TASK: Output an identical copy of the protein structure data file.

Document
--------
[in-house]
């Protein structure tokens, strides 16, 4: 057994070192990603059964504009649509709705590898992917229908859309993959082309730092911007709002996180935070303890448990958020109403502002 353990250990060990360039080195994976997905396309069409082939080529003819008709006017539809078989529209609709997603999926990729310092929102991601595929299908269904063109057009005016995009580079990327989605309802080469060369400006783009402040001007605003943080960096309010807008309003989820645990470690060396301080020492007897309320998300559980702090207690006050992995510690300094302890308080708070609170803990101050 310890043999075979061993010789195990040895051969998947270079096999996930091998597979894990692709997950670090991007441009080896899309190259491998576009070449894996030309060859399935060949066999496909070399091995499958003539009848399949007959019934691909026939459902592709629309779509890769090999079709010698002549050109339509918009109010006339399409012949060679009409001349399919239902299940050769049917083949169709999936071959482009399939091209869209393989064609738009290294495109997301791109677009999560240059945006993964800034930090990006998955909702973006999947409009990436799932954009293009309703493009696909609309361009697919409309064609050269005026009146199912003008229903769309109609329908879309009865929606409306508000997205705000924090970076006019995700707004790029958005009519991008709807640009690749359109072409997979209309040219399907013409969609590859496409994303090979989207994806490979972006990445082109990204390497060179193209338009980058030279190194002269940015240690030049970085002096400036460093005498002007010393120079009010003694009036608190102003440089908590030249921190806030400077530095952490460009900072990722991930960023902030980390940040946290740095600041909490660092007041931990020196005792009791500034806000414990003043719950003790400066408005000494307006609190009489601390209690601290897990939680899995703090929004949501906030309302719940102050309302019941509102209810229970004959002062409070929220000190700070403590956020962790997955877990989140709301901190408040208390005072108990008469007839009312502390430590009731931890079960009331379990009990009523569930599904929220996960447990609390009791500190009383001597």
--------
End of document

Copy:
[in-house]
């Protein structure tokens, strides 16, 4: 057994070192990603059964504009649509709705590898992917229908859309993959082309730092911007709002996180935070303890448990958020109403502002 353990250990060990360039080195994976997905396309069409082939080529003819008709006017539809078989529209609709997603999926990729310092929102991601595929299908269904063109057009005016995009580079990327989605309802080469060369400006783009402040001007605003943080960096309010807008309003989820645990470690060396301080020492007897309320998300559980702090207690006050992995510690300094302890308080708070609170803990101050 310890043999075979061993010789195990040895051969998947270079096999996930091998597979894990692709997950670090991007441009080896899309190259491998576009070449894996030309060859399935060949066999496909070399091995499958003539009848399949007959019934691909026939459902592709629309779509890769090999079709010698002549050109339509918009109010006339399409012949060679009409001349399919239902299940050769049917083949169709999936071959482009399939091209869209393989064609738009290294495109997301791109677009999560240059945006993964800034930090990006998955909702973006999947409009990436799932954009293009309703493009696909609309361009697919409309064609050269005026009146199912003008229903769309109609329908879309009865929606409306508000997205705000924090970076006019995700707004790029958005009519991008709807640009690749359109072409997979209309040219399907013409969609590859496409994303090979989207994806490979972006990445082109990204390497060179193209338009980058030279190194002269940015240690030049970085002096400036460093005498002007010393120079009010003694009036608190102003440089908590030249921190806030400077530095952490460009900072990722991930960023902030980390940040946290740095600041909490660092007041931990020196005792009791500034806000414990003043719950003790400066408005000494307006609190009489601390209690601290897990939680899995703090929004949501906030309302719940102050309302019941509102209810229970004959002062409070929220000190700070403590956020962790997955877990989140709301901190408040208390005072108990008469007839009312502390430590009731931890079960009331379990009990009523569930599904929220996960447990609390009791500190009383001597």